The next edition of the Virginia Museum of Natural History's "2nd Thursday Science Talks" is set to take place Thursday, April 9 at 6 p.m. at the museum, when Jessica Clark, VMNH Archaeology Assistant, presents "The Gravely House: A Case Study in 20th Century Archaeology and Material Culture".
In her upcoming presentation, Jessica will discuss the implications of demolition in the 20th and 21st centuries on archaeological methods and possible changes for archaeology moving forward. Focusing squarely on the Gravely House, one of the earliest homes built on Mulberry Road in Martinsville, Jessica compared the archaeological remains uncovered from this site with the record of their material belongings maintained in personal documents and correspondences. With these comparisons in mind, Jessica delved deeper into the implications of demolition in the 20th and 21st centuries on archaeological methods and potential changes for the future of archaeology.
Built in 1906 by Will Gravely, then representative to the Virginia State Legislature, and his wife, Carrie Anson Gravely, the house was the first to be built on Mulberry Road, a street that has historically contained the most elaborate and extraordinary homes in Martinsville. Initial shovel test pit excavations of the site yielded two original garden features still intact, a stone path and a concrete fishpond. At the beginning of field work, a concrete slab and brick garage foundation and standing frame outbuilding were present and photographed, but these items were bulldozed before measured drawings could be completed.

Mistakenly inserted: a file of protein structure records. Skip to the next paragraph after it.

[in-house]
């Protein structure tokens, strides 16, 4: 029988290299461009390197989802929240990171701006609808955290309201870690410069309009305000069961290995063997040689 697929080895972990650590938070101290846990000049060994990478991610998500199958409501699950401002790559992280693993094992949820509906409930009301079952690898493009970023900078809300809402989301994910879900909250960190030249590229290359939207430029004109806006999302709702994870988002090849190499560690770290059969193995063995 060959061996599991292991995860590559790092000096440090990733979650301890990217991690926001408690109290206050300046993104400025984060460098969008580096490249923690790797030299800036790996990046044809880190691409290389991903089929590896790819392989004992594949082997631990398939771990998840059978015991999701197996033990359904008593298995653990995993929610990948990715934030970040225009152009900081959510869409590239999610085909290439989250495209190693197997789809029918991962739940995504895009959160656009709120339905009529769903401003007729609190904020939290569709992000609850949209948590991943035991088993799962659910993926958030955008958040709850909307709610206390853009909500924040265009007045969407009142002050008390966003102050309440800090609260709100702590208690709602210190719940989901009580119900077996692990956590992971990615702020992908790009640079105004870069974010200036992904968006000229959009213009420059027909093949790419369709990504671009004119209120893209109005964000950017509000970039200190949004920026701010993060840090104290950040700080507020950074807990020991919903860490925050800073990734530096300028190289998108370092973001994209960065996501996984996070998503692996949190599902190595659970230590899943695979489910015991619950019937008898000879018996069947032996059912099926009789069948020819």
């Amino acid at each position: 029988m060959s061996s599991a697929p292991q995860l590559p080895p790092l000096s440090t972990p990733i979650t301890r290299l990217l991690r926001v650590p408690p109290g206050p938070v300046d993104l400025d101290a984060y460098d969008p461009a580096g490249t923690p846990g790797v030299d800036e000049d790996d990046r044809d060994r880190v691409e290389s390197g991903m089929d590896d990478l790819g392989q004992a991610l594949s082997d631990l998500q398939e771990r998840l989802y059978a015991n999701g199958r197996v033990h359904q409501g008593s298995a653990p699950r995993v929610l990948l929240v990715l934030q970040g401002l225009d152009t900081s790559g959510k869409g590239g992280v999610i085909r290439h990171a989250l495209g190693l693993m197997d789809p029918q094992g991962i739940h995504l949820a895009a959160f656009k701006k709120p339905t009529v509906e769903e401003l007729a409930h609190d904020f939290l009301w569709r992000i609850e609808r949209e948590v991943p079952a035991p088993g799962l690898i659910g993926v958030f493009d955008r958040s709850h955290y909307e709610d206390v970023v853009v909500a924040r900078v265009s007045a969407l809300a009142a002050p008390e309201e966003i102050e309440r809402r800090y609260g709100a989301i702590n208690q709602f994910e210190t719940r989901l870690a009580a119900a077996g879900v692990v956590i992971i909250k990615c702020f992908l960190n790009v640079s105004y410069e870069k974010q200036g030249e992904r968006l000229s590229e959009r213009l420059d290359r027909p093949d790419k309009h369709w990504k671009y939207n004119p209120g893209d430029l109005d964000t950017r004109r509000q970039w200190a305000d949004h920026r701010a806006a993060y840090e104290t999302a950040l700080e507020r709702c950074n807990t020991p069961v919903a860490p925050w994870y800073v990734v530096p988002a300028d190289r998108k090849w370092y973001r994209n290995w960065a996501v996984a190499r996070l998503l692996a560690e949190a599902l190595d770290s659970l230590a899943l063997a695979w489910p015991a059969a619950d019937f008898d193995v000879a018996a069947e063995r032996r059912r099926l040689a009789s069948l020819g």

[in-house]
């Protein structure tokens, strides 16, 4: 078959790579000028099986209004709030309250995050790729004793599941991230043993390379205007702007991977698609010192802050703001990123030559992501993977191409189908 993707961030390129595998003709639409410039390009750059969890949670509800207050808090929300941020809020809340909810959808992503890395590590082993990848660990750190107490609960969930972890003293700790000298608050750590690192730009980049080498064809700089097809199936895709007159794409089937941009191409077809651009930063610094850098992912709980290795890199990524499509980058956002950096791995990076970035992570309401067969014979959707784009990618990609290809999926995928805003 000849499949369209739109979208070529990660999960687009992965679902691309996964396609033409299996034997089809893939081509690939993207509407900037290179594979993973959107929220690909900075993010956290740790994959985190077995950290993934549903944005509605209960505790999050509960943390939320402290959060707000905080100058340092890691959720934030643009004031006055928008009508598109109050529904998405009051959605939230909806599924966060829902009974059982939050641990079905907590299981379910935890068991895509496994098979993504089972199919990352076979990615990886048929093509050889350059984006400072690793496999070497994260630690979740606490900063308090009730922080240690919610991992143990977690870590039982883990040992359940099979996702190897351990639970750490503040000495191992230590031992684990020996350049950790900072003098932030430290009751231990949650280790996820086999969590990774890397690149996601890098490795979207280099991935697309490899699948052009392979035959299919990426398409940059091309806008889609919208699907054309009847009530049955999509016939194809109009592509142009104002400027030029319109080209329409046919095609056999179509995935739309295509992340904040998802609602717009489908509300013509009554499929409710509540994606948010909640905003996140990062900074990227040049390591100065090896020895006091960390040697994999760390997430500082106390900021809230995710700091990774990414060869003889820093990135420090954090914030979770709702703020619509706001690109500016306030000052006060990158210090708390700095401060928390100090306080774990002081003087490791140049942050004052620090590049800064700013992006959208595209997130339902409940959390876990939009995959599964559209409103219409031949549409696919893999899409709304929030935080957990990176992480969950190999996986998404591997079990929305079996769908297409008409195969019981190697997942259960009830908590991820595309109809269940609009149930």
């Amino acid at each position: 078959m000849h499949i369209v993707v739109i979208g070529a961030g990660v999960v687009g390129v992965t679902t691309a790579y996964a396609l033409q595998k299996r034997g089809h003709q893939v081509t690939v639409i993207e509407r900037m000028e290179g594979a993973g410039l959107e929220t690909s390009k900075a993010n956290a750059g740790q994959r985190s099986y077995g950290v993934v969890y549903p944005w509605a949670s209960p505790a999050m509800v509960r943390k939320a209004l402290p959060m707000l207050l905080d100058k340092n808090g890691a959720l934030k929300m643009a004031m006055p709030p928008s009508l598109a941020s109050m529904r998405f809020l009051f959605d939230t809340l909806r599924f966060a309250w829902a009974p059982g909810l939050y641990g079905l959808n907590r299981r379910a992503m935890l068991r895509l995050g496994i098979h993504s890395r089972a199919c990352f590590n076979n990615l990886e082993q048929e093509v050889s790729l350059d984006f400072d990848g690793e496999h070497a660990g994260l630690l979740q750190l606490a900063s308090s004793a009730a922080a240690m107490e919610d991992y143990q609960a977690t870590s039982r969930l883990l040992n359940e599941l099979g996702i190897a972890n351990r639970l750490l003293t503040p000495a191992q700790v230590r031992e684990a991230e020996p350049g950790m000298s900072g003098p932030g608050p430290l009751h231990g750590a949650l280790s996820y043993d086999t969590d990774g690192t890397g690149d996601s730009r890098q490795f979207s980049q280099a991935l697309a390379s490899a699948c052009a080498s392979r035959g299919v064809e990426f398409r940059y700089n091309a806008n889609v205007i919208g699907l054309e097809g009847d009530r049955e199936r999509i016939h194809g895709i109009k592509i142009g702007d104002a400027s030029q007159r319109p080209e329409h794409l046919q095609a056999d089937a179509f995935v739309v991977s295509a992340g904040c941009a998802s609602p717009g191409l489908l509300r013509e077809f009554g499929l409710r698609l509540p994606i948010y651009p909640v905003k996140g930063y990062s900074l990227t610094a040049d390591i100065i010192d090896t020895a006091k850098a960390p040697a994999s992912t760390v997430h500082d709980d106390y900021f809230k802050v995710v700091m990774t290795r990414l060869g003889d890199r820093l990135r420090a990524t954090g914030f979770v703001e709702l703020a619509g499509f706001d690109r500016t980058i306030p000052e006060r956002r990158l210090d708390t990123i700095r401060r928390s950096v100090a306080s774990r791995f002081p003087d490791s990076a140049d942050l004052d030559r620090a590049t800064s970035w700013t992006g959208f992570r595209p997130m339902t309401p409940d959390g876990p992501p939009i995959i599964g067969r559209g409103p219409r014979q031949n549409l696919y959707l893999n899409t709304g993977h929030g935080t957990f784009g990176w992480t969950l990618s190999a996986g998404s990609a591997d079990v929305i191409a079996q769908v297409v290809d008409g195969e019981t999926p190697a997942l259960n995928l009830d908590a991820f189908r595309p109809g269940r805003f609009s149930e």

Though just recently graduated from Longwood University's anthropology program, Jessica has completed extensive field and lab work as a student and museum intern. She presently serves as archaeology assistant inside the museum's archaeology lab. As assistant, her current primary focus is on a collection of artifacts from what is thought to be a site from the Paleoindian Period in Warren County, Virginia.